by Donny Moss / Their Turn
On August 25th, it was reported that police and bullfight fans attacked protesters in Southwestern France after they entered the arena in an attempt to stop or delay the bullfight. Here is raw footage of the brave activists occupying the arena and then being dragged, attacked and pepper-sprayed by the police.
One day, this footage will be in a Museum of Animal…
Anonymous asked: Were you aware that unless dark chocolate is labeled as vegan, it's probably not?
i’ve actually found that most dark chocolate is vegan. it depends what brand you’re talking about. and if you check the ingredients and it does not have any dairy or dairy derivatives in it, then it is vegan. it doesn’t have to be certified and labeled “vegan” to actually be vegan, that’s just an extra step that a few companies make. some chocolates say they “may contain traces of milk,” but that doesn’t bother me, and i consider that vegan anyway.
on a sidenote, i get these kinds of asks a lot, and it often feels like people are trying to catch me in the act of accidentally breaking my veganism. it feels malicious to me sometimes. trust me, people, i constantly check to make sure everything i consume and purchase is vegan every single day. i ask waiters, read every ingredient on food labels, do research online, and basically actively avoid anything non-vegan because i have no desire to eat non-vegan food whatsoever. so please trust that everything i post and put in my intakes is vegan. there are vegan alternatives to almost everything, and i eat a lot of them, and yes they truly are vegan :)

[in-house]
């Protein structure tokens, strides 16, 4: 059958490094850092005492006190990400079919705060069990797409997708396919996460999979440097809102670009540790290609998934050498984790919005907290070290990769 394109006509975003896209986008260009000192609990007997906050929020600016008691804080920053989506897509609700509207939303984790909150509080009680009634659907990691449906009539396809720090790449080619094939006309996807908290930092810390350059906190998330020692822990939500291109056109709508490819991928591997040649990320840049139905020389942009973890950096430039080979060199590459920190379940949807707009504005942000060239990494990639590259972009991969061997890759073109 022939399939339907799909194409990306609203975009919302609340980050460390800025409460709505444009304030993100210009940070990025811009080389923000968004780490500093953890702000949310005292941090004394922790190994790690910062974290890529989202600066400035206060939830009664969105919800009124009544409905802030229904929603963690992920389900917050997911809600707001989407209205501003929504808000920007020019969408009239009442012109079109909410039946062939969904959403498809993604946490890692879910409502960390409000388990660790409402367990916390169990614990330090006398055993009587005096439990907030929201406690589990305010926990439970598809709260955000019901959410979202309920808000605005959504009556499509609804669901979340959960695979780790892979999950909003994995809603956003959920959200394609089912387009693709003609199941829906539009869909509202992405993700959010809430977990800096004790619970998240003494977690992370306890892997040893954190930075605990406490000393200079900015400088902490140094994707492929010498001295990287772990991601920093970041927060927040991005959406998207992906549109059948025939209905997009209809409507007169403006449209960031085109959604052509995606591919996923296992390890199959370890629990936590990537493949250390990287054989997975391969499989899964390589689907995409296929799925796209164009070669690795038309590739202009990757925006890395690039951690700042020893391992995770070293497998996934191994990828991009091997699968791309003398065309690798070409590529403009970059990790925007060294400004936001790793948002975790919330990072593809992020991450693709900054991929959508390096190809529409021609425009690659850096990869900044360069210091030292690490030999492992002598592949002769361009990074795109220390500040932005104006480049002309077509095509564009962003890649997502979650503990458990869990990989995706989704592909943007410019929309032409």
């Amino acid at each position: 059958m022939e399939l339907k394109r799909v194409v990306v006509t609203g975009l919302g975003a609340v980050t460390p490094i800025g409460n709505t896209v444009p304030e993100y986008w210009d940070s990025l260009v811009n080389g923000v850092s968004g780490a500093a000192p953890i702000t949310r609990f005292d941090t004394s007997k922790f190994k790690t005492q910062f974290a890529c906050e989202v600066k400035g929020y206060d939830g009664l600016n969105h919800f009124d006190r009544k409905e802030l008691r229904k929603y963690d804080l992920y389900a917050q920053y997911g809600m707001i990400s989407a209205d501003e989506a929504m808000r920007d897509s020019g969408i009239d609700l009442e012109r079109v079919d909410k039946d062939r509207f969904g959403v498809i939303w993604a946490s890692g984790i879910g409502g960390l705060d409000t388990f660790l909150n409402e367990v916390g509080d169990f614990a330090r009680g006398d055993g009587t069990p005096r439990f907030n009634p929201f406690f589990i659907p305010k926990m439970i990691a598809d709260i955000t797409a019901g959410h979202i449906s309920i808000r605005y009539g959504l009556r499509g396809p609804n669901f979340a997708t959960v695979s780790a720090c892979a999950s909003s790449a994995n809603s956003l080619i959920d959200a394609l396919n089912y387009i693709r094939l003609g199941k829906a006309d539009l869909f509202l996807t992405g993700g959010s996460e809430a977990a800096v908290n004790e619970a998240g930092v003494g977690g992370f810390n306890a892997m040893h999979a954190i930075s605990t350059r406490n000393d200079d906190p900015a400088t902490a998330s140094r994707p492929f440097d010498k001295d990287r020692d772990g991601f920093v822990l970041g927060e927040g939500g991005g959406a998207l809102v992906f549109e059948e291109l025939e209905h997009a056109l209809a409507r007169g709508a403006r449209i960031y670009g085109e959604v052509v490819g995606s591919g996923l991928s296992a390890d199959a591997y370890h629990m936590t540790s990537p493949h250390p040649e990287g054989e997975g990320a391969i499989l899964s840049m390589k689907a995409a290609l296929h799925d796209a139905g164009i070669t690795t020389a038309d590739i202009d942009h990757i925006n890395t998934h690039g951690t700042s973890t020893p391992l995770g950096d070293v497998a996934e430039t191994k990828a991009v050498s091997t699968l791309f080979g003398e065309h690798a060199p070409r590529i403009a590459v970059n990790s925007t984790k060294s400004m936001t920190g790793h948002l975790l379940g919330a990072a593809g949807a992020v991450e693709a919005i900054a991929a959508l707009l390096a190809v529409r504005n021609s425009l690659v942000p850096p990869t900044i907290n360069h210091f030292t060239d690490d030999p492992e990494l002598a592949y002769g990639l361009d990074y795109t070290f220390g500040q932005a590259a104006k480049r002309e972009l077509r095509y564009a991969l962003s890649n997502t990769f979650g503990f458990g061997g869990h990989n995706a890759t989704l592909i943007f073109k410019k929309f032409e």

Anonymous asked: How can you really love every animal?
How can you not?
—Borne on the FM Waves of the Heart
When grandpa Horst walked into the Best Friends adoption center, a cat with only one eye caught his attention. Just like the cat, grandpa Horst can only see through one eye.
“Horst and Mimi bonded at the Best Friends Pet Adoption Center in Salt Lake City just a few weeks ago,” Best Friends Animal Society – Utah wrote. After meeting Mimi, he knew right away that that was the cat for him.
“You can’t see out of your right eye, and I can’t see out of my left, but together we can see the world,” Horst said to his furry companion in his home in Colorado.
“My grandfather and Mimi are truly happy together! I haven’t seen him this happy in years,” said Horst’s granddaughter Heather.
Read more at LoveMeow
Anonymous asked: From one vegan to another I was approached unprepared for a debate about "free-ranged, organic, and well taken care of" cows. I know that they aren't common at all, I was also told that some cows continue to produce milk for the rest of their lives even after they are weened off from their calf and no outside force is milking them. (I did not know this and felt very stupid trying to debate that) I was wondering if you could give me debate points when it comes to more "humanely" treated animals.